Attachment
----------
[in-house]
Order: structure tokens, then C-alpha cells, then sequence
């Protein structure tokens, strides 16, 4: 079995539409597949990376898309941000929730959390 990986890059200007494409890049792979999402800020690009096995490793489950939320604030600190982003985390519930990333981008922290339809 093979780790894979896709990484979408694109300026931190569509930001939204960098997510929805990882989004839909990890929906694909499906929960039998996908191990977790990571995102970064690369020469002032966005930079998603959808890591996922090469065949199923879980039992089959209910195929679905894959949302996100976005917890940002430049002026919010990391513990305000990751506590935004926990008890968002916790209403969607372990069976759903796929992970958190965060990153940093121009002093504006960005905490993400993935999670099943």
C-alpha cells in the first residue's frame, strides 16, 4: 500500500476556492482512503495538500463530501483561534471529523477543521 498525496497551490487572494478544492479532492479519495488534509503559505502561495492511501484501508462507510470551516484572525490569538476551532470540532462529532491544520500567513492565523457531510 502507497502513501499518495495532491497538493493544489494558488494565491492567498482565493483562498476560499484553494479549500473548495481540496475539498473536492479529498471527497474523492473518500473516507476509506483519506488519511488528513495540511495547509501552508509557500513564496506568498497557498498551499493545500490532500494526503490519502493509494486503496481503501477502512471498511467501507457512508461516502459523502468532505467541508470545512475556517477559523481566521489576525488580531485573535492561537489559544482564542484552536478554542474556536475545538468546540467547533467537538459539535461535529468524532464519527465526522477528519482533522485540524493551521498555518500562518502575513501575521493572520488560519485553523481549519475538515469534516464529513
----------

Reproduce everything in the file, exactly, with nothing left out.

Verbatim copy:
[in-house]
Order: structure tokens, then C-alpha cells, then sequence
């Protein structure tokens, strides 16, 4: 079995539409597949990376898309941000929730959390 990986890059200007494409890049792979999402800020690009096995490793489950939320604030600190982003985390519930990333981008922290339809 093979780790894979896709990484979408694109300026931190569509930001939204960098997510929805990882989004839909990890929906694909499906929960039998996908191990977790990571995102970064690369020469002032966005930079998603959808890591996922090469065949199923879980039992089959209910195929679905894959949302996100976005917890940002430049002026919010990391513990305000990751506590935004926990008890968002916790209403969607372990069976759903796929992970958190965060990153940093121009002093504006960005905490993400993935999670099943």
C-alpha cells in the first residue's frame, strides 16, 4: 500500500476556492482512503495538500463530501483561534471529523477543521 498525496497551490487572494478544492479532492479519495488534509503559505502561495492511501484501508462507510470551516484572525490569538476551532470540532462529532491544520500567513492565523457531510 502507497502513501499518495495532491497538493493544489494558488494565491492567498482565493483562498476560499484553494479549500473548495481540496475539498473536492479529498471527497474523492473518500473516507476509506483519506488519511488528513495540511495547509501552508509557500513564496506568498497557498498551499493545500490532500494526503490519502493509494486503496481503501477502512471498511467501507457512508461516502459523502468532505467541508470545512475556517477559523481566521489576525488580531485573535492561537489559544482564542484552536478554542474556536475545538468546540467547533467537538459539535461535529468524532464519527465526522477528519482533522485540524493551521498555518500562518502575513501575521493572520488560519485553523481549519475538515469534516464529513